Bike Lane Fix on Pulaski Br.

CB 2 Learns About DOT Project

Walking or biking to Brooklyn over the Pulaski Bridge could become easier if the Department of Transportation’s (DOT) proposal to alter the span is adopted, DOT officials told Community Board 2 during its meeting last Thursday, Apr. 3, at Sunnyside Community Services.

City Council Majority Leader Jimmy Van Bramer (at right) introduced City Comptroller Scott Stringer (at left) during Community Board 2’s meeting last Thursday night, Apr. 3, at Sunnyside Community Services.

Concerned residents and board members heard a presentation by Nick Carey, project manager for DOT NYC bicycle program, who explained the plan to alter the bridge’s joint walkway and bike path is due to increased pedestrian and bicycle traffic between the boroughs.

At Thursday’s meeting, the board agreed to draft a letter in support of the pedestrian and bicycle safety improvements. Officials at the DOT are still “determining the timetable for construction,” and “anticipate it will begin later this year.”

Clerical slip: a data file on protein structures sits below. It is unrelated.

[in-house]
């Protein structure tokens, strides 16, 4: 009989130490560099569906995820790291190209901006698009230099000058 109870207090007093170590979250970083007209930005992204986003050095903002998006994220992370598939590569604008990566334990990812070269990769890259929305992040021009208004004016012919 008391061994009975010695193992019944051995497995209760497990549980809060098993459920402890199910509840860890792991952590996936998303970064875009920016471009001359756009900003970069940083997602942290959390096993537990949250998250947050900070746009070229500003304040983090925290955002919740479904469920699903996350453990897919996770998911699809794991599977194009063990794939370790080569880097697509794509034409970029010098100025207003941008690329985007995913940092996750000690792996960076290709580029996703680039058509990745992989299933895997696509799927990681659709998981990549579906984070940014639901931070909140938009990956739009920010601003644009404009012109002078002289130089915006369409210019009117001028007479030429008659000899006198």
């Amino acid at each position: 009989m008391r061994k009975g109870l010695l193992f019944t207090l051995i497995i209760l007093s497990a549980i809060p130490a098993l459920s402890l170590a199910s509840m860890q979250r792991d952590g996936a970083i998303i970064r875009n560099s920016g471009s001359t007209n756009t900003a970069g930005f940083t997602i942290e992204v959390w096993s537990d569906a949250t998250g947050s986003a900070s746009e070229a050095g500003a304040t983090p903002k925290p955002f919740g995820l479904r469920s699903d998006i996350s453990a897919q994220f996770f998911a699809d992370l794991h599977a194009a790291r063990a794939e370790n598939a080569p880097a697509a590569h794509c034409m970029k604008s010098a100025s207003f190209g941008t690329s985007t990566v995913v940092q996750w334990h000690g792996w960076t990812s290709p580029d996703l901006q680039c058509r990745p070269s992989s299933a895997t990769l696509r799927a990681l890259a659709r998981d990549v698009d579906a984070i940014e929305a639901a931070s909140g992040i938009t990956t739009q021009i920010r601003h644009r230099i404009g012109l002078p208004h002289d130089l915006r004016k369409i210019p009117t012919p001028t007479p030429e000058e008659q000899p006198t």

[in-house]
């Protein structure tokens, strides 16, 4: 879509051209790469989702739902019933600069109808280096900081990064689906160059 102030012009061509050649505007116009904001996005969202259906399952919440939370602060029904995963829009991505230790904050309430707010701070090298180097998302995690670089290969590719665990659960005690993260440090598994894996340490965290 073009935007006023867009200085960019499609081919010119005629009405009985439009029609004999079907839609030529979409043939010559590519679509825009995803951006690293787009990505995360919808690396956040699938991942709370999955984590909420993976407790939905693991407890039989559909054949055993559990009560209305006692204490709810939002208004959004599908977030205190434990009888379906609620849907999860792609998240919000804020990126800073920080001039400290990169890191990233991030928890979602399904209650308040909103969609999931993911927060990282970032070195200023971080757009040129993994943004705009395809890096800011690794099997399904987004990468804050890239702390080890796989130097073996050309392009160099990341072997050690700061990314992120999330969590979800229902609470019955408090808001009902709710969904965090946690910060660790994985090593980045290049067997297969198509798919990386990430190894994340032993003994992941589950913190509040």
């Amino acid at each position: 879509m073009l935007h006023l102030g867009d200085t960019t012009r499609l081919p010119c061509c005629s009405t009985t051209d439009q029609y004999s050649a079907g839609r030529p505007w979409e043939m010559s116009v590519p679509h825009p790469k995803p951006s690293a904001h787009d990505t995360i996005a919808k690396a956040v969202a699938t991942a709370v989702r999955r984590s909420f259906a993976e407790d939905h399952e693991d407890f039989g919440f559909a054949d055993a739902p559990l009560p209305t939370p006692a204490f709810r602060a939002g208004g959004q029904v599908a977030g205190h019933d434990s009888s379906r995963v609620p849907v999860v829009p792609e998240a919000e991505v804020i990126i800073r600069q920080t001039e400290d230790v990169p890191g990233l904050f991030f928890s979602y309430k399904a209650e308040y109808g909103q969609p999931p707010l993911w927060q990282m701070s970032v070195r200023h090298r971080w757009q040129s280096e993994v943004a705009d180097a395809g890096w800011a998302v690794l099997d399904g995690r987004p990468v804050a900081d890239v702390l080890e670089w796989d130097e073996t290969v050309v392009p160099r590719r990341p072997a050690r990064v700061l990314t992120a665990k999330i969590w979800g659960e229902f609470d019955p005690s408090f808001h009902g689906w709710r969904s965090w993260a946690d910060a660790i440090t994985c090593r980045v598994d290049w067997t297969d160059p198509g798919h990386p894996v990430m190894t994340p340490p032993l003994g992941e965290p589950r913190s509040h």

The proposal would eliminate one lane for vehicles towards Brooklyn which would be replaced with bikeonly traffic in both directions. The existing shared pedestrian and bike path would then be reserved for pedestrians. All three vehicle traffic lanes towards Queens will remain unaltered.

The DOT has proposed to keep the existing shared walkway at 8’5″ and install a 9′ dedicated bicycle lane for two-wheelers.

Carey pointed out that residents of adjacent neighborhoods use the bridge as a link to connect with transit or bus lines.

To Carey, the project changes will provide “a critical link in NYC’s bike network. And also, “a critical link in the transit network.”.

Forcing the changes, according to DOT, are increasing numbers of bicycle riders and pedestrians using the existing, one lane, combined pathway.

The numbers of people walking and biking over the Newtown Creek span have necessitated the changes according to the DOT.

Numbers from a DOT study in April 2013 report that 1,845 pedestrians and 1,194 bicyclists used the existing shared path on an average weekday from 7 am to 7 pm.